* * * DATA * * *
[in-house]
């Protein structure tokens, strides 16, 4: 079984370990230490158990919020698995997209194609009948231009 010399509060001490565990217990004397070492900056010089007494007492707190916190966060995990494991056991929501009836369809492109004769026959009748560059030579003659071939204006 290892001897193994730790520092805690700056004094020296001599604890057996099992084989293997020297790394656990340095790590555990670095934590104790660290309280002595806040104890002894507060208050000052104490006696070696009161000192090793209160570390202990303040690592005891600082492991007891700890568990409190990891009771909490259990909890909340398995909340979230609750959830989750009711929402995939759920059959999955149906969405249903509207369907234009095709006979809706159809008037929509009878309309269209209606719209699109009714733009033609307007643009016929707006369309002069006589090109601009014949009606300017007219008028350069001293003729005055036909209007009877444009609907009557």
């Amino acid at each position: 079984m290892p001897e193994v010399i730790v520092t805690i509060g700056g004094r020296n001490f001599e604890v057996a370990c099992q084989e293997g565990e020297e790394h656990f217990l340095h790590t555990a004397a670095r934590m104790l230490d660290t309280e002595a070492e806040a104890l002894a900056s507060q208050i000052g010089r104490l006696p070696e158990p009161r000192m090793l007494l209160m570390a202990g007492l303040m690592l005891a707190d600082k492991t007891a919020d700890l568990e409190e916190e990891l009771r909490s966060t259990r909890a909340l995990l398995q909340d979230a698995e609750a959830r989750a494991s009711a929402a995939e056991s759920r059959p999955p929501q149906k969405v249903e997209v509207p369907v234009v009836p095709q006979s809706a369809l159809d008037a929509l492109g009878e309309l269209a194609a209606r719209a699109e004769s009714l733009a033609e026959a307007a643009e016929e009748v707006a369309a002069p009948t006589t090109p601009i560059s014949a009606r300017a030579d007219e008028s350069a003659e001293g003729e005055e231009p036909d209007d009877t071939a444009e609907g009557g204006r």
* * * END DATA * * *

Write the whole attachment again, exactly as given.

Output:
[in-house]
């Protein structure tokens, strides 16, 4: 079984370990230490158990919020698995997209194609009948231009 010399509060001490565990217990004397070492900056010089007494007492707190916190966060995990494991056991929501009836369809492109004769026959009748560059030579003659071939204006 290892001897193994730790520092805690700056004094020296001599604890057996099992084989293997020297790394656990340095790590555990670095934590104790660290309280002595806040104890002894507060208050000052104490006696070696009161000192090793209160570390202990303040690592005891600082492991007891700890568990409190990891009771909490259990909890909340398995909340979230609750959830989750009711929402995939759920059959999955149906969405249903509207369907234009095709006979809706159809008037929509009878309309269209209606719209699109009714733009033609307007643009016929707006369309002069006589090109601009014949009606300017007219008028350069001293003729005055036909209007009877444009609907009557």
């Amino acid at each position: 079984m290892p001897e193994v010399i730790v520092t805690i509060g700056g004094r020296n001490f001599e604890v057996a370990c099992q084989e293997g565990e020297e790394h656990f217990l340095h790590t555990a004397a670095r934590m104790l230490d660290t309280e002595a070492e806040a104890l002894a900056s507060q208050i000052g010089r104490l006696p070696e158990p009161r000192m090793l007494l209160m570390a202990g007492l303040m690592l005891a707190d600082k492991t007891a919020d700890l568990e409190e916190e990891l009771r909490s966060t259990r909890a909340l995990l398995q909340d979230a698995e609750a959830r989750a494991s009711a929402a995939e056991s759920r059959p999955p929501q149906k969405v249903e997209v509207p369907v234009v009836p095709q006979s809706a369809l159809d008037a929509l492109g009878e309309l269209a194609a209606r719209a699109e004769s009714l733009a033609e026959a307007a643009e016929e009748v707006a369309a002069p009948t006589t090109p601009i560059s014949a009606r300017a030579d007219e008028s350069a003659e001293g003729e005055e231009p036909d209007d009877t071939a444009e609907g009557g204006r």